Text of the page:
June 15-16, 2009

About Daniel Otte

Daniel Otte is a distinguished leader in evolutionary biology, systematics and the behavior of insects, especially grasshoppers, crickets and their relatives. Dr. Otte was born in Durban, South Africa. He is one of six children of Carl and Lillian Otte, third generation Lutheran missionairies. Dan’s great grandfather, Bishop Nils Astrup and his wife Anna, first came to Zululand as Norweigian missionaries in 1863.

Dan and his many Zulu friends roamed the hills of Zululand telling stories, hunting small antelope and rolling large stones down the many steep cliffs and hills. Dan started drawing and painting African mammals and showed early on his ability as a very talented artist, a skill that has served him well.

Dan attended the Deutsche Schule in Hermannsburg, South Africa as a boarding student. He later graduated from Eshowe High School in Zululand, South Africa, and then spent his freshman year at Luther College in Decorah, Iowa. Dan transferred to the University of Michigan where he received his BSc (1963) and PhD (1968) degrees and studied with Richard D. Alexander. Following his PhD, Dan and Dick Alexander spent a year in Australia, conducting research that resulted in the identification of 500 species of crickets, of which 376 were new.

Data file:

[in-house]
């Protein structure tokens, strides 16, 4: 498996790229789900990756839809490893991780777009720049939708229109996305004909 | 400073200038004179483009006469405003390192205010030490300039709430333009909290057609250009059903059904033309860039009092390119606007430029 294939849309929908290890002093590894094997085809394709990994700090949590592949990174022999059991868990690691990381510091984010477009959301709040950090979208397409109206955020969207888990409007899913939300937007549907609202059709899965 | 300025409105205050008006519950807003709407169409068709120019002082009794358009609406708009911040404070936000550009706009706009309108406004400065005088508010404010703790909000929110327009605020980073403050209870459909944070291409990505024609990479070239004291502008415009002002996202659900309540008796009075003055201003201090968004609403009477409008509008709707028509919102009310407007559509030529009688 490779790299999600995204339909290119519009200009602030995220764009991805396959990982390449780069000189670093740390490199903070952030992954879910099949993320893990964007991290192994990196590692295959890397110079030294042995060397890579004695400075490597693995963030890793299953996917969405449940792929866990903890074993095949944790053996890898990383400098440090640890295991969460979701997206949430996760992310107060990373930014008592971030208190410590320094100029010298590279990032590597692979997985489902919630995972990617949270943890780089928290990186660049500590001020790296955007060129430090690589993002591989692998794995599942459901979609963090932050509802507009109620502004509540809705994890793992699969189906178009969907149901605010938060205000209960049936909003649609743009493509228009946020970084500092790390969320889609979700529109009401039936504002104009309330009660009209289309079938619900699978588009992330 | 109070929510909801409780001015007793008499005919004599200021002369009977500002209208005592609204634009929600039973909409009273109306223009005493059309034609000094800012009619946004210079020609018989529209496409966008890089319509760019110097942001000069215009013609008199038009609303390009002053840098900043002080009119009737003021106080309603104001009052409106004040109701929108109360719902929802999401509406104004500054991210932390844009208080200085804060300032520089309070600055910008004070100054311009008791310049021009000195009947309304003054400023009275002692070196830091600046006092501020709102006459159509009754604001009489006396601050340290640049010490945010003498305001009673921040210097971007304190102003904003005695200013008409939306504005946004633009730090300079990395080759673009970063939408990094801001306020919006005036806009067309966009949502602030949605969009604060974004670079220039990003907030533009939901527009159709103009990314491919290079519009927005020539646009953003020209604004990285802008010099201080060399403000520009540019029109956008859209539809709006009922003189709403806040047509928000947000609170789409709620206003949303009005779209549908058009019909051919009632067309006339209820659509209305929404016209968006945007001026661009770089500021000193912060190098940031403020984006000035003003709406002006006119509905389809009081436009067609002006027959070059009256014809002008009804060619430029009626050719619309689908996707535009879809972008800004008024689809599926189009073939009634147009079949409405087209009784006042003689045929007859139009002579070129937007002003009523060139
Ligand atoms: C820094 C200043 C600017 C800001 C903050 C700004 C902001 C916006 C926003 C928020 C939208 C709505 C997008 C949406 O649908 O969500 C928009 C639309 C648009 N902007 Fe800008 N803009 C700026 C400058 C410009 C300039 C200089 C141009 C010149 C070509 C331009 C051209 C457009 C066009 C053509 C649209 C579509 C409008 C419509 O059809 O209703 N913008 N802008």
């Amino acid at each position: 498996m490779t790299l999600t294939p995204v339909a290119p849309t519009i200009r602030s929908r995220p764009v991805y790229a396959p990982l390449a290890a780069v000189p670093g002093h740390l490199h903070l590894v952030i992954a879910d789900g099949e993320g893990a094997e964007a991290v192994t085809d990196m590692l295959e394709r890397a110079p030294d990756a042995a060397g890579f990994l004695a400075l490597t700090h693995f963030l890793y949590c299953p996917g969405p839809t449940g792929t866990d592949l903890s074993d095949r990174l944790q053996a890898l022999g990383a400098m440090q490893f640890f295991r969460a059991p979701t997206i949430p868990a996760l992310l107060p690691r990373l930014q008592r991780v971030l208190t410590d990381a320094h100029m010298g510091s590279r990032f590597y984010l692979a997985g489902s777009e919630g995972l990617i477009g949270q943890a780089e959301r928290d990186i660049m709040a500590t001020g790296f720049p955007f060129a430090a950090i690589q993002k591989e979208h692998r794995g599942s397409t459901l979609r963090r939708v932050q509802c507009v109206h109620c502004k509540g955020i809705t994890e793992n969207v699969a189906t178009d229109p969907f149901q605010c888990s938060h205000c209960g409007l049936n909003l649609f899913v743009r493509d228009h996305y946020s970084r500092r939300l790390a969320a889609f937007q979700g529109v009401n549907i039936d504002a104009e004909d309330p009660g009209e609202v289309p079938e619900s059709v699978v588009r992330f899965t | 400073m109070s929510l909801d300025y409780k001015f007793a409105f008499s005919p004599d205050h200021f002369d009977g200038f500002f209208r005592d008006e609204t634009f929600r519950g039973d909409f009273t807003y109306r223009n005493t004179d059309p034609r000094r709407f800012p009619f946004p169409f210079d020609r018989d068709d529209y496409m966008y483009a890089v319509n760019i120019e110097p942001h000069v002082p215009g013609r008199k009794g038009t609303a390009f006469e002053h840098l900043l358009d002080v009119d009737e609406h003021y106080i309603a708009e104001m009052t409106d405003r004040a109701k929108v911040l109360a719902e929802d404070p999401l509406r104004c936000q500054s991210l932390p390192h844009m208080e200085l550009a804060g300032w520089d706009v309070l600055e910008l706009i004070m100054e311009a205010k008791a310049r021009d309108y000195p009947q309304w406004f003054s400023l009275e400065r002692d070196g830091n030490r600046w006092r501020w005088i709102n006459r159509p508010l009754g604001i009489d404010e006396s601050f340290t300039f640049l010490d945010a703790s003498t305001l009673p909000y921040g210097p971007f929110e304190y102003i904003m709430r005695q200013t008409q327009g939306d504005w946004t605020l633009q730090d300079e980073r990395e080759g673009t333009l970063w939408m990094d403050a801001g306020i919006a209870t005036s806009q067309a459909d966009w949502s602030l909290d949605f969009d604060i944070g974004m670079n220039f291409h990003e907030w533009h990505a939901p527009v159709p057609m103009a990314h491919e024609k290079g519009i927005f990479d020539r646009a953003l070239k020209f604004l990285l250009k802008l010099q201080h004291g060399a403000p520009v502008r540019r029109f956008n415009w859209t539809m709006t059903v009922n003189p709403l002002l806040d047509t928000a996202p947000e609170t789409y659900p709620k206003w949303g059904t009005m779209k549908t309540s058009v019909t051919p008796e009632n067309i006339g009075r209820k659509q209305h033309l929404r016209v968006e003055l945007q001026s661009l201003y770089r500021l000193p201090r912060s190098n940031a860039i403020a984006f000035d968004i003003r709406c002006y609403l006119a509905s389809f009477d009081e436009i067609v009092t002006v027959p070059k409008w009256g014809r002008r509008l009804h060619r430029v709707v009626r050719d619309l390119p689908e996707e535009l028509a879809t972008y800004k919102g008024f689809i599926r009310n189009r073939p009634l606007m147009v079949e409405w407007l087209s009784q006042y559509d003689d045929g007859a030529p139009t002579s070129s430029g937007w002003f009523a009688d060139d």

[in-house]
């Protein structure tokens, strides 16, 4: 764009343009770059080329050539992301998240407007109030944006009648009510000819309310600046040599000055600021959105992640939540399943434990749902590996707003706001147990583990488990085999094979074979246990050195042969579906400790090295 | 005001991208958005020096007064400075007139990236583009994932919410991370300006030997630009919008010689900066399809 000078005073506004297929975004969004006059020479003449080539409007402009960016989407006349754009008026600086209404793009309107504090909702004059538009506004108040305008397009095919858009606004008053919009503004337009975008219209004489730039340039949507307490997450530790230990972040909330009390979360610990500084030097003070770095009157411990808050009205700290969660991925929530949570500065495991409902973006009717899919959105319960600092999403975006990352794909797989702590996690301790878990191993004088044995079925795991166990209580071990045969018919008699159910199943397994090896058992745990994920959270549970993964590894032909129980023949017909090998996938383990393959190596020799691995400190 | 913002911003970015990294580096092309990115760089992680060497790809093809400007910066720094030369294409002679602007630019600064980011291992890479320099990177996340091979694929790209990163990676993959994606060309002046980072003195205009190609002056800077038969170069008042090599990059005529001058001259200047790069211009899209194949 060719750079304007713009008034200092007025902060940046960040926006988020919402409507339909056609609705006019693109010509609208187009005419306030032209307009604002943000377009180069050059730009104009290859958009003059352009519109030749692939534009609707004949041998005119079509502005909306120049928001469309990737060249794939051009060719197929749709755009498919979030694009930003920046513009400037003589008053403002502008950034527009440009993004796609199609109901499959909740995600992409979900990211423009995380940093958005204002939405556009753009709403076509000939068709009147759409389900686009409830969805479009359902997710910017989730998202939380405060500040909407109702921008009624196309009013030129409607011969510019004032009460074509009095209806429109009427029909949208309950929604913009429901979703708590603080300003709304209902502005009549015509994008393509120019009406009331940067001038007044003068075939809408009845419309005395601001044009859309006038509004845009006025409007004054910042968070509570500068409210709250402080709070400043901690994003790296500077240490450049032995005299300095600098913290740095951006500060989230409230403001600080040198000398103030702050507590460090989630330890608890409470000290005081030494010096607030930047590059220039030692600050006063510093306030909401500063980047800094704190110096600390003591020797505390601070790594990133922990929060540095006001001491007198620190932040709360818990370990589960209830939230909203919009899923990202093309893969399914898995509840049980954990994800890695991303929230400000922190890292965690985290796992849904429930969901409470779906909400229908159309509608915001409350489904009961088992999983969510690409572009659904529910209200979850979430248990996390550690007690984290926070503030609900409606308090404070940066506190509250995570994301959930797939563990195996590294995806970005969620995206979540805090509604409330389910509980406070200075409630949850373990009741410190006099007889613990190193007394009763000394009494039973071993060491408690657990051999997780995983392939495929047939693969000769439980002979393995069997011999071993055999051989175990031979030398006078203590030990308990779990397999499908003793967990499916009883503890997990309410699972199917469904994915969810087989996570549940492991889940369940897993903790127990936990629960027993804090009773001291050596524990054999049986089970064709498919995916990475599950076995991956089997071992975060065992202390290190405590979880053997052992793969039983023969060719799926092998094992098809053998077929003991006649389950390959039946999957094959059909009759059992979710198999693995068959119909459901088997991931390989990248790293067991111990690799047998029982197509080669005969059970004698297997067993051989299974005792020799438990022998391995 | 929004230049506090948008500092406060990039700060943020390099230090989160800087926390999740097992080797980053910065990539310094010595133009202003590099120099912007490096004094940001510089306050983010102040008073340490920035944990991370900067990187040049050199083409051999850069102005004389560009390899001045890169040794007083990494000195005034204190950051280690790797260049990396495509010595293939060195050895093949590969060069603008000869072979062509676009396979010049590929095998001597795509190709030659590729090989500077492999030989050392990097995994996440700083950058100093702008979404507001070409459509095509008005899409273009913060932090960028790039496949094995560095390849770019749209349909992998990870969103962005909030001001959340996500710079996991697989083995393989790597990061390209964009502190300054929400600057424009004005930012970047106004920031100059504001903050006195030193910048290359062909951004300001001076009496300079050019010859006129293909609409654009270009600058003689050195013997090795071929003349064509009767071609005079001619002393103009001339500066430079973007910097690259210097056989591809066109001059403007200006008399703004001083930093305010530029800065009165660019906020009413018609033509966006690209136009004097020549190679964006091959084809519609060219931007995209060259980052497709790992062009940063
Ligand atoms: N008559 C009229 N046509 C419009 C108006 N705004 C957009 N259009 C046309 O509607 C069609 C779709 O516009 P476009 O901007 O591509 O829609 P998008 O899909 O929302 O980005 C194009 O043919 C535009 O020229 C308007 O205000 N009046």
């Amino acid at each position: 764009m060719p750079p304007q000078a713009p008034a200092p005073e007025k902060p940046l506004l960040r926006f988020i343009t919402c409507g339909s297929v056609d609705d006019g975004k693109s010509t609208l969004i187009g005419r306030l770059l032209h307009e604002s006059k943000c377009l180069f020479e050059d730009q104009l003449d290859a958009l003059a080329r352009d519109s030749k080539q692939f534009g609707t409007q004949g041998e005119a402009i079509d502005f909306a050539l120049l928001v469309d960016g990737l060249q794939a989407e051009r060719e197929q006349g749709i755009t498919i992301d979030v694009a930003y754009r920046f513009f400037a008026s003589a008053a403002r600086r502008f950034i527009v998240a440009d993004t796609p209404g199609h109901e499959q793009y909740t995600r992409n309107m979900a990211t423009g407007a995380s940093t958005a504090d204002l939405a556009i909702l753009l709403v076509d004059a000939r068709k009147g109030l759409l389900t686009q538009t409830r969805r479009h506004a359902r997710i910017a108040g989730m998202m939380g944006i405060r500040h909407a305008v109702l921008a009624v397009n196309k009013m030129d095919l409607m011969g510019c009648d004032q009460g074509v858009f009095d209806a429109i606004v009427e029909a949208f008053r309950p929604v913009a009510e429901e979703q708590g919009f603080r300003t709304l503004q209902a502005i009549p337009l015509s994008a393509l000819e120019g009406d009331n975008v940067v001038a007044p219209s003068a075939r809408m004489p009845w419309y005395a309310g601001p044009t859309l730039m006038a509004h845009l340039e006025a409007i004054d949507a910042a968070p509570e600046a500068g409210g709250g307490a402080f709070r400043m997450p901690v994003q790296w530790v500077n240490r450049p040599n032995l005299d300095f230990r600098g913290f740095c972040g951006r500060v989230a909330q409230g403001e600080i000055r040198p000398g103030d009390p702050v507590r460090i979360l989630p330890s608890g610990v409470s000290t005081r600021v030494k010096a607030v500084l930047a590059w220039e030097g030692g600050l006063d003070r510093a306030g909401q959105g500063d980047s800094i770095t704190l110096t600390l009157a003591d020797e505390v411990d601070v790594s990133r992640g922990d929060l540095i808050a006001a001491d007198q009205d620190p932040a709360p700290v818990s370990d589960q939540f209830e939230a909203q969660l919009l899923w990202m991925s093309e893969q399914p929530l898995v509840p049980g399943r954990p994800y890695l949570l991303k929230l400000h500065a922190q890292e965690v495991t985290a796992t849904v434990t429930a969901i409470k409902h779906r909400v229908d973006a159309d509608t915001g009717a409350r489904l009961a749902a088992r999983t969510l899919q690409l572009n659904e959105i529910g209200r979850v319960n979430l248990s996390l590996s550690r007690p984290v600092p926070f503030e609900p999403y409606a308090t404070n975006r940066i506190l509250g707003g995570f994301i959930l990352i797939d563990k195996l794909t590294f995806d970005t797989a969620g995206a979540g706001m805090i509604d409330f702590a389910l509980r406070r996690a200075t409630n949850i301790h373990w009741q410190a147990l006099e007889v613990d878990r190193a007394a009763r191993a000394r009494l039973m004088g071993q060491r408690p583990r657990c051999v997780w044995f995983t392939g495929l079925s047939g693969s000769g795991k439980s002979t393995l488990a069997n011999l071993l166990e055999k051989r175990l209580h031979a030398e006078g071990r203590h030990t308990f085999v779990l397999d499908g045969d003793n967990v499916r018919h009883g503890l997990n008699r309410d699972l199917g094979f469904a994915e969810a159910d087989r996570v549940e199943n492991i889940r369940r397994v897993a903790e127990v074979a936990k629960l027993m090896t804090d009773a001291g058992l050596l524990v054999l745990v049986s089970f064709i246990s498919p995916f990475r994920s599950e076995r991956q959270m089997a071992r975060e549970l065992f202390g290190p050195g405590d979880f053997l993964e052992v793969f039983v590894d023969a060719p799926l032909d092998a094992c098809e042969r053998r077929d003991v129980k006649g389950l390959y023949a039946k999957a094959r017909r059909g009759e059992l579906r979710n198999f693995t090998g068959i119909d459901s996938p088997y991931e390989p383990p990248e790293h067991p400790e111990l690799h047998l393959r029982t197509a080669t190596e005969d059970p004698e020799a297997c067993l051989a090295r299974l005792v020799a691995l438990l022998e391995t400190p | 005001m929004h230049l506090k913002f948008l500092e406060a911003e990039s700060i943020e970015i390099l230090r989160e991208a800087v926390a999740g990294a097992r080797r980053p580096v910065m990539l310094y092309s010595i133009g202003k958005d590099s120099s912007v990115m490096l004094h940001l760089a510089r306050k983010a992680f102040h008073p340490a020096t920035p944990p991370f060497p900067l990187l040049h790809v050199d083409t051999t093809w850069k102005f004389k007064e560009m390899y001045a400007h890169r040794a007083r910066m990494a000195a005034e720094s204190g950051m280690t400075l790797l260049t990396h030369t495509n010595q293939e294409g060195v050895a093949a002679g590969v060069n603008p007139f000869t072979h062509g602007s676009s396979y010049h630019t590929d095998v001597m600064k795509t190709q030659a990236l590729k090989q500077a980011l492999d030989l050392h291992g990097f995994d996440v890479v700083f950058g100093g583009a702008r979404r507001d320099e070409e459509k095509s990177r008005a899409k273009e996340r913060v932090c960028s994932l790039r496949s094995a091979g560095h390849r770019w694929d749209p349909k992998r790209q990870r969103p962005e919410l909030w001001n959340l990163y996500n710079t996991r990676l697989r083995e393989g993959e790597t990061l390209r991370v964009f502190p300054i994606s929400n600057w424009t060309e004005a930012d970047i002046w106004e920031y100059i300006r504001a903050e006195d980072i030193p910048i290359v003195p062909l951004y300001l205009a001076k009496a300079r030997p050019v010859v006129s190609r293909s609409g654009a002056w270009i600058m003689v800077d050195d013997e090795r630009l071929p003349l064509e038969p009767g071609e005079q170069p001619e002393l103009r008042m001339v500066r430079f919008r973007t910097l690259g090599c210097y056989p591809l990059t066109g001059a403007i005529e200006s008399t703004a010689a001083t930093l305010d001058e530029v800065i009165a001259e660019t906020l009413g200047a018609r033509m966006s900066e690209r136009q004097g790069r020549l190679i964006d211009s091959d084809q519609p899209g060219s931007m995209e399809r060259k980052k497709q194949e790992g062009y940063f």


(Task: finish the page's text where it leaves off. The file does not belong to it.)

In 1969 Dr. Otte joined the Department of Zoology, the University of Texas at Austin, as an Assistant Professor. He taught courses in biogeography, population and environmental biology, evolution and behavior. He also supervised four PhD students, your hosts at this symposium. In 1975 Dr. Otte joined the Academy of Natural Sciences where he continues to serve as Curator and Chairman, Department of Entomology. He has also held adjunct professorships at the Universities of Delaware, Pennsylvania, and Montana.

Dr. Otte has published extensively on the behavior, evolution and systematics of insects. This includes his Harvard University Press series on the North American Grasshoppers and books on the crickets of Hawaii, Australia and soon to appear the Caribbean. Dan has also published many journal articles and his research has been supported on a continuing basis by the National Science Foundation. Dan has worked in many areas of the world including all of southern Africa, Hawaii, the Galapagos, Malaysia, Borneo, Indonesia, Australia, New Zealand, New Caledonia, North and South America, the Caribbean Basin and places in between.

Dan Otte is one of the most significant evolutionary biologists today. In addition to his many publications, Dan has influenced many people, especially students. He has instilled a sense of dedication and rigor in the pursuit of science to many of us and he has made great progress in our understanding of the natural world.

Thank you Dan.

There is more information on Dan in a letter from Laurel Otte, there are many pictures of Dan here, and Dan’s curriculum vitae and list of publication is here.